If you’re anything like me, you assume that when you open a fresh new bottle labeled pure drinking water, what you’re about to consume is precisely that: pure. But what exactly does such a term, particularly for pure drinking premium mineral water, imply? Before I began researching the concept of pure drinking water on the Internet, I assumed that it meant that it was free of hazardous chemicals and good for my health. I was mistaken. I also thought that it wasn’t just tapped water in a plastic bottle with a catchy label. The majority of the time, however, this is not the case.
When it comes down to it, pure mineral water can be just as unsafe and damaging to you and your body as plain old tap water from your faucet. Even though the bottled water industry is legally regulated, it is so large that enforcing regulations on the cleanliness of the facility, the bottle, and the actual H2O used is problematic.
When you drink pure drinking water that has been depleted of all trace minerals, your body is forced to compensate for the loss of minerals in some way, which is usually accomplished by extracting the necessary nutrients from your body. Mineral shortages could arise as a result, which could have severe ramifications for human health.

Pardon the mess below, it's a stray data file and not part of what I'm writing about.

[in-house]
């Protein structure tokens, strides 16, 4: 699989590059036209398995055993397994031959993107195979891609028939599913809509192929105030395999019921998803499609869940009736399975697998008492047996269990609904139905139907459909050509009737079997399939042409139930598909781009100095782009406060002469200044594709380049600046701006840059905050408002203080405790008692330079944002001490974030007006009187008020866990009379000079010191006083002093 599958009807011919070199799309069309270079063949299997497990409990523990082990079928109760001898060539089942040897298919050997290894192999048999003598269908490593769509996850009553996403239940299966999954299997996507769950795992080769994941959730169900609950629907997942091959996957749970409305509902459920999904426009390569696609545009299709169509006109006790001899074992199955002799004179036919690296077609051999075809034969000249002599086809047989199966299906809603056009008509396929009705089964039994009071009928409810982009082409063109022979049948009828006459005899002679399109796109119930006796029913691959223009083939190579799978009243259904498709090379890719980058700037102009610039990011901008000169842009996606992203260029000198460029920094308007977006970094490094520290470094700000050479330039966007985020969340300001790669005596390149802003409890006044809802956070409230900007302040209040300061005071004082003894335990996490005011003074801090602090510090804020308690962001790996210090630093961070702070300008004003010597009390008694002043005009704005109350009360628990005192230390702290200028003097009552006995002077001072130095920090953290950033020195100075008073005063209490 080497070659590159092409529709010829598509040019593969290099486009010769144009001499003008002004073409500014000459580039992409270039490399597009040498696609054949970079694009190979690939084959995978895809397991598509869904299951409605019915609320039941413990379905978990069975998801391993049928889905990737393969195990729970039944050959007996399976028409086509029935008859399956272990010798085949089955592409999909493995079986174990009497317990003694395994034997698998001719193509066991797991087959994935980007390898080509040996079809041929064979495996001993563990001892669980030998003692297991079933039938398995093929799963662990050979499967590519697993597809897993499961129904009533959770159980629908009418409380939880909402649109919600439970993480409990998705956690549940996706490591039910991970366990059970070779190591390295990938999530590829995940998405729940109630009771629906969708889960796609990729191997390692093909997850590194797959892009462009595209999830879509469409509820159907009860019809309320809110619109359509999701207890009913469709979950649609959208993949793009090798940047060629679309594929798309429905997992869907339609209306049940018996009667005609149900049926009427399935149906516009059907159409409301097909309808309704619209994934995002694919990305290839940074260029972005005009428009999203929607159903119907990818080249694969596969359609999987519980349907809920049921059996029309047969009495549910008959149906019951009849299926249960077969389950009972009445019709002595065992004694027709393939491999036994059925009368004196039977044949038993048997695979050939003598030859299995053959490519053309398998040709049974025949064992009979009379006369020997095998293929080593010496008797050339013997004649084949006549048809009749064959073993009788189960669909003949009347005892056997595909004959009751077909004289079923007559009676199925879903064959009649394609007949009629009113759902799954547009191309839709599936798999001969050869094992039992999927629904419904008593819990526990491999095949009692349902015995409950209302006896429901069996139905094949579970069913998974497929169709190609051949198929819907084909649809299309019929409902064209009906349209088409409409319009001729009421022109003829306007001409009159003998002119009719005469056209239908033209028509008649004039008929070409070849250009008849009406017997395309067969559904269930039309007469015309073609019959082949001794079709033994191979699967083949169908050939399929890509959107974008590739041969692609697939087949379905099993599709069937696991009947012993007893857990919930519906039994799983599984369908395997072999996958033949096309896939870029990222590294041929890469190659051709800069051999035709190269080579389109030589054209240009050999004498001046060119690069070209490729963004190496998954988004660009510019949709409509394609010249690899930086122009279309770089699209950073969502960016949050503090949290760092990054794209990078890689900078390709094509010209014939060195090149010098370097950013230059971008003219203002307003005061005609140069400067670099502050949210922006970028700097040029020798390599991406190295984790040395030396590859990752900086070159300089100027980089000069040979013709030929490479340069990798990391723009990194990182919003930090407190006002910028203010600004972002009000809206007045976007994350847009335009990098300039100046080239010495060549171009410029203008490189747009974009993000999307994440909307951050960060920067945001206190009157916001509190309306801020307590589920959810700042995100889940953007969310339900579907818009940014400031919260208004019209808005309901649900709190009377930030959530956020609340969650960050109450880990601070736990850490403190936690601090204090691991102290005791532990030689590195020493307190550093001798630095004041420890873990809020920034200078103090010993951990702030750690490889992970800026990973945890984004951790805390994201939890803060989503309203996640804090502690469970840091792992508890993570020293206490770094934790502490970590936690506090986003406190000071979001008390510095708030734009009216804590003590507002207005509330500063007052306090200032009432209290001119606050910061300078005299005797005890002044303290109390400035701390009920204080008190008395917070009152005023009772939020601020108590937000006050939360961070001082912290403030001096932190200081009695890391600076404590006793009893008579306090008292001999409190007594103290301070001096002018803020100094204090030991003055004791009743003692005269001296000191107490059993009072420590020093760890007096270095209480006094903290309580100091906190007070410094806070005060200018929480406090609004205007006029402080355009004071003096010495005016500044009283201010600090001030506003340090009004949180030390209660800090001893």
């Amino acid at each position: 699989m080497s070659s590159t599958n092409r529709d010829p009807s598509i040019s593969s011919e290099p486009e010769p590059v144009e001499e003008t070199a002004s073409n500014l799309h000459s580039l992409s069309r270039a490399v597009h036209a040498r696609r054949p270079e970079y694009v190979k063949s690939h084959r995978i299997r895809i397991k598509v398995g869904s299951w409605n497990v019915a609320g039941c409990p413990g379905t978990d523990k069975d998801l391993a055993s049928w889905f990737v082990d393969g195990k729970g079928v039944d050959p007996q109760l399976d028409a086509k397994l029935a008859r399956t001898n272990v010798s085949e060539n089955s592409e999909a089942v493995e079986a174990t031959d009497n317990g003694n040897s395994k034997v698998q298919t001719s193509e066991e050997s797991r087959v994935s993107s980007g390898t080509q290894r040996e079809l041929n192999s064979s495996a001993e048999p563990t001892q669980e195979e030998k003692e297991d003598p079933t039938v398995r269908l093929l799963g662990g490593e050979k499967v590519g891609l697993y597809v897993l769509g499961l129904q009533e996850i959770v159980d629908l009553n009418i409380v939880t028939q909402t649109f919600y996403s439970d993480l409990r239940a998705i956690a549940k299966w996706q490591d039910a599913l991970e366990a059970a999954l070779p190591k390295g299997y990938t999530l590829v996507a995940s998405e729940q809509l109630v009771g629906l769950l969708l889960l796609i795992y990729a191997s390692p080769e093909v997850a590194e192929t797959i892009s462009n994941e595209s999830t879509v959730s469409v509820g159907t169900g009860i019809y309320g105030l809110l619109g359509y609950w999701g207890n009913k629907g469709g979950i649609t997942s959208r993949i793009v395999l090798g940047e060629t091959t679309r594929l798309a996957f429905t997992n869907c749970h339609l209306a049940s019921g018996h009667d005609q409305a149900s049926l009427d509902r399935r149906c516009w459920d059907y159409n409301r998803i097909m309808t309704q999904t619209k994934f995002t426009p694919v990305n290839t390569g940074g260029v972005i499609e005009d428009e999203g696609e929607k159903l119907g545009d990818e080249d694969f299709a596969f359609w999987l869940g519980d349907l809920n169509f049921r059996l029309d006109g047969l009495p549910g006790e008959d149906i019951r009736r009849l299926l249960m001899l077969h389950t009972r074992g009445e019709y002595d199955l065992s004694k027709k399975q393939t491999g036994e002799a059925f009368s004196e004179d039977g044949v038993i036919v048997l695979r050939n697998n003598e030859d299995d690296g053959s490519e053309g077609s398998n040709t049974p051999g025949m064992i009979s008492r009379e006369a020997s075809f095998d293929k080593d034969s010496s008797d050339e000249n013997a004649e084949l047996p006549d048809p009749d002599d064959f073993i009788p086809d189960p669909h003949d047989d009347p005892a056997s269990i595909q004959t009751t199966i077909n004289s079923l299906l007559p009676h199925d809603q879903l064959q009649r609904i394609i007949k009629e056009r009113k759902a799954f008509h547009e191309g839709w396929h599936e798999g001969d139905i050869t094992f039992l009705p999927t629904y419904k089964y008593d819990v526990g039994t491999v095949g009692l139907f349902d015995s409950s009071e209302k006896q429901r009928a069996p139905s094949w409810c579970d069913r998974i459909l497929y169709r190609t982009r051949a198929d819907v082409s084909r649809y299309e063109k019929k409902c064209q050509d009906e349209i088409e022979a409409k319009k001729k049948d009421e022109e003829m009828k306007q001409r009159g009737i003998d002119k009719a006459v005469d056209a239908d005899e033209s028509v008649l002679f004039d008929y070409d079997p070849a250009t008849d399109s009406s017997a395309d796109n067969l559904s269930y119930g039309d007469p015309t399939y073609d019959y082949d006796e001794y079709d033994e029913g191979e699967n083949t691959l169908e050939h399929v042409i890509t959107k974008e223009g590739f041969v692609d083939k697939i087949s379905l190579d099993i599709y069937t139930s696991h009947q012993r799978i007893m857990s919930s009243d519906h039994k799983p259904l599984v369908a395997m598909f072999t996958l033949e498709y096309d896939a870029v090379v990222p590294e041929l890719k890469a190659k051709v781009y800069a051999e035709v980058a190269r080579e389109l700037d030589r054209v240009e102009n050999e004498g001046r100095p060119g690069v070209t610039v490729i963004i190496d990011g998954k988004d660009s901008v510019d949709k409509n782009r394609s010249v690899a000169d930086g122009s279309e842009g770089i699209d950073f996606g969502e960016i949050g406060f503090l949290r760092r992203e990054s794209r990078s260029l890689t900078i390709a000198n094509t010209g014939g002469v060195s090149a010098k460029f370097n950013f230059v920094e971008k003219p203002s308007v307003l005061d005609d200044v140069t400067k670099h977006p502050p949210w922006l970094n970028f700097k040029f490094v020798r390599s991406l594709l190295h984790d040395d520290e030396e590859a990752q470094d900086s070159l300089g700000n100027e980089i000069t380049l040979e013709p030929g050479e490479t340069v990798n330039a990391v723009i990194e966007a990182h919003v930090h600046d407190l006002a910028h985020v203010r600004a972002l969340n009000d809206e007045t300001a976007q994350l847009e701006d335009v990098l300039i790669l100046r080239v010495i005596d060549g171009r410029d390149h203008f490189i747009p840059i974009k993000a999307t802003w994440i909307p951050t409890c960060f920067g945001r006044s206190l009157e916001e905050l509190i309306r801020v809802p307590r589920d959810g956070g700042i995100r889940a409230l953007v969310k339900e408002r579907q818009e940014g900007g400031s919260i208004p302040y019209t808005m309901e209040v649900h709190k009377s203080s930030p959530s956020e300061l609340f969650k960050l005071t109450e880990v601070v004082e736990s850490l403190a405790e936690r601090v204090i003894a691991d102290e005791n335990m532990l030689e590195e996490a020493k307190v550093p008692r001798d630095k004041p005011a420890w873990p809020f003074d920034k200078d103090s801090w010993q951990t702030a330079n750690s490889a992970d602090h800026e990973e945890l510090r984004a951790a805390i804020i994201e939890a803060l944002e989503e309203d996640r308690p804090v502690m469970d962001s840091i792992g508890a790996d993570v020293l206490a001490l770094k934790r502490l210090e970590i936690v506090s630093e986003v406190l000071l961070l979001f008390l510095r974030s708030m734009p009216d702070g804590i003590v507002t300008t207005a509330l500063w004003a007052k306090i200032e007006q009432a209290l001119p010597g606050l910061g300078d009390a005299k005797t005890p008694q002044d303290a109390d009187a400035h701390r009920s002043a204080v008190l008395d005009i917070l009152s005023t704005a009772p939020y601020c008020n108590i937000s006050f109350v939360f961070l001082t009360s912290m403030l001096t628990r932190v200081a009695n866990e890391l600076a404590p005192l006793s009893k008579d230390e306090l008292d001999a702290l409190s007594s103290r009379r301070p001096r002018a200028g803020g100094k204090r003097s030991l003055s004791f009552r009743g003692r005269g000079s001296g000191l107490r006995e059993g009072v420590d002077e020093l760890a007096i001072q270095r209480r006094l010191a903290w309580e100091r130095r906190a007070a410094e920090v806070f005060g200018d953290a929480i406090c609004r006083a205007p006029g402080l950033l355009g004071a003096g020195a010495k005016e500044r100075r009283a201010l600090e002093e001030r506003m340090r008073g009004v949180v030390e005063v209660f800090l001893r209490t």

Purest drinking water is water that does not make you sick after drinking it, and this is the best definition. You want to ensure that your drinking water is free of medications, toxins, and pollutants. Typically, chlorine has been added to your public water supply, which neutralizes the bulk of contaminants and makes the water drinkable again. Because high chlorine levels are also toxic, installing a simple carbon-based filter on your house faucets may be all you need to enjoy fresh-tasting, clean, and pure drinking water.
Generally speaking, when people think of pure drinking mineral water, they think of Perrier. Water derived from a safe and clean water source is carbonated and used to make Perrier pure mineral water for drinking. To avoid stomach problems caused by excessive carbonation, limit your intake of any carbonated liquid, exceptionally pure drinking mineral water (which is best avoided).
Research is the first step in making an informed decision about the type of pure drinking water you will consume. We need water to survive, but with a bit of information, we can ensure that our families are getting the water free of harmful toxins, tastes good, and has a pleasant odor.
Check the source of that bottle of water in your refrigerator to ensure it is not just your local water supply. That water comes from your tap, so there’s no need to pay a premium to have it supplied in a plastic bottle. There is another option for you to enjoy clean drinking water that is affordable and good for you and your family. With the correct filtration equipment on your tap, you may have an infinite supply right in your kitchen.